Burning With Jealousy
What were we thinking? I mean, we'd made it through the bulk of our desert journey from Egypt, we witnessed the spectacular sound and light show of Mount Sinai, accepted the invaluable gift of the Ten Commandments, built the Mishkan (Winnebago Temple), found sustenance in a white flaky treat called manna, surrounded by clouds of glory and a pillar of fire, experienced the victory of battle against sworn enemies, and all-in-all, understood that we had an important mission on this planet.
So why was it so easy for us (of the male persuasion) to be seduced by the Midianite women into steamy and illicit sexual acts, which included many bizarre performances, not the least of which included the cult-like ritual of defecating in front of the Midianite god-idol Ba'al Peor? (Talmud Sanhedrin 60.) I mean, really!
Enter Pinchas, grandson of Aaron the Chief Cohen, and seeing the hysteria, grabs a spear and thrusts it through an Israelite prince and Midianite princess as they publicly fornicate. His target is quite poetic - straight through both groins, killing the lustful (and hardly discreet) couple in front of the gawking nation. Pretty steamy, eh?
Pinchas and his shish-kebab technique put an end to a plague that was rapidly destroying our great-great-great... grandparents, and for this he is rewarded with hereditary Cohen status. The reason: jealousy! That's right, the very attribute I try so hard to eliminate in my life is exactly the basis for Pinchas' prize!
"And the Lord spoke to Moses, saying: Pinchas, the son of Eleazar, the son of Aaron the priest, has turned away My wrath from the children of Israel in that he was very jealous for My sake." Number 25:11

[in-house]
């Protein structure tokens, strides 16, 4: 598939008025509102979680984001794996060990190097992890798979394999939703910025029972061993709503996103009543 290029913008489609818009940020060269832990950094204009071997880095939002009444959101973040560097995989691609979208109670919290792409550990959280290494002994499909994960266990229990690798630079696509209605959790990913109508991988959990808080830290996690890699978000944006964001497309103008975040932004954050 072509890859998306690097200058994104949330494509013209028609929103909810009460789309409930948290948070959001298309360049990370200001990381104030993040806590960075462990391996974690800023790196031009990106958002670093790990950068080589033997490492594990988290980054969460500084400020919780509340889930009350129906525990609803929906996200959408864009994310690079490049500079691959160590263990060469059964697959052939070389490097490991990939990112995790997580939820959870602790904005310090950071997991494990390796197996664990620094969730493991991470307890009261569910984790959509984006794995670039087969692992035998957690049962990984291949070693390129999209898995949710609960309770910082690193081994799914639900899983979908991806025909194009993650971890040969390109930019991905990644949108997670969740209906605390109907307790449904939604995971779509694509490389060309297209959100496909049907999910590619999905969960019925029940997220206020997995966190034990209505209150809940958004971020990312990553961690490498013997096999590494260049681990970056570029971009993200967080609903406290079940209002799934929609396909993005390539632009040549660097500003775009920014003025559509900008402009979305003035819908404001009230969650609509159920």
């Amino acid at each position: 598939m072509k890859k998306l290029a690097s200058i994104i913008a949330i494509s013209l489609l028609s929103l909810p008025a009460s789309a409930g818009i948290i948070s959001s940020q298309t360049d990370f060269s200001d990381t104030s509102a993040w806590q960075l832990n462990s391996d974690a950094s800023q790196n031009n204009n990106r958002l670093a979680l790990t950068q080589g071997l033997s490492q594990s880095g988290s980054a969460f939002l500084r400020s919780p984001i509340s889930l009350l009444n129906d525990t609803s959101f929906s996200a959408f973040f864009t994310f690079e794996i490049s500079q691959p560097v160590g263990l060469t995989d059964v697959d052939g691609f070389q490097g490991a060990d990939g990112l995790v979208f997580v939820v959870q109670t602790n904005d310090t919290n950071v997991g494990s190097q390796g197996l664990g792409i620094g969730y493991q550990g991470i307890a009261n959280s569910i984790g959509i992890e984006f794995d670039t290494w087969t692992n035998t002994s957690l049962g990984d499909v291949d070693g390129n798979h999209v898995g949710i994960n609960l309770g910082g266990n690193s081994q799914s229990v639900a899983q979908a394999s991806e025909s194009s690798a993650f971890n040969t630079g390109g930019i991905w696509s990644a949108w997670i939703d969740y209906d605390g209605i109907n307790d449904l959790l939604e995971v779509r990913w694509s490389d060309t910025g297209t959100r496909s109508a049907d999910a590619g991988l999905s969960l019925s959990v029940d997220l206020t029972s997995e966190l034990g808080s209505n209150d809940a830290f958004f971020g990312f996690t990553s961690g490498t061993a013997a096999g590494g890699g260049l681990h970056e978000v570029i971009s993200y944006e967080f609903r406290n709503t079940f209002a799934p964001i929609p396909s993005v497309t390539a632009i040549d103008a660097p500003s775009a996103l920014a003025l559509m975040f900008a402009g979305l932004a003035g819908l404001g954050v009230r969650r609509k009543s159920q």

(Rashi was a French Jew living about a thousand years ago, who shed tremendous light on sacred text through his commentaries)
1) Rashi wrote, "Jealousy, in Hebrew kinah, always denotes one who strives to take vengeance for the sake of something." For Pinchas, what was that "something?"
1) Under what circumstances is killing justified? Self-defense? National security? (The plague connected to the Midianite orgy-fest had already killed 24,000 people when Pinchas stepped in.) Under no circumstances?
2) Are there important differences between Pinchas and any lone zealot who takes matters into his own hands, when faced with immorality?
3) When is jealousy an attribute to be used positively in a relationship?
Pinchas is regarded as a hero in the Torah. According to midrash, his neshama (spirit) returns much later into the body of Elijah the Prophet (Eliyahu HaNavi), a man associated with strong actions and a non-conformist. If jealousy is a motivating factor for Pinchas, then as a holy nation, hanging out with temptresses can be extremely dangerous!
Prepared by Rabbi Shmuel Bowman, Former Director, The Ellin Mitchell Hillel Program at Tel Aviv University.
Additional commentaries and text studies on Pinchas at MyJewishLearning.com.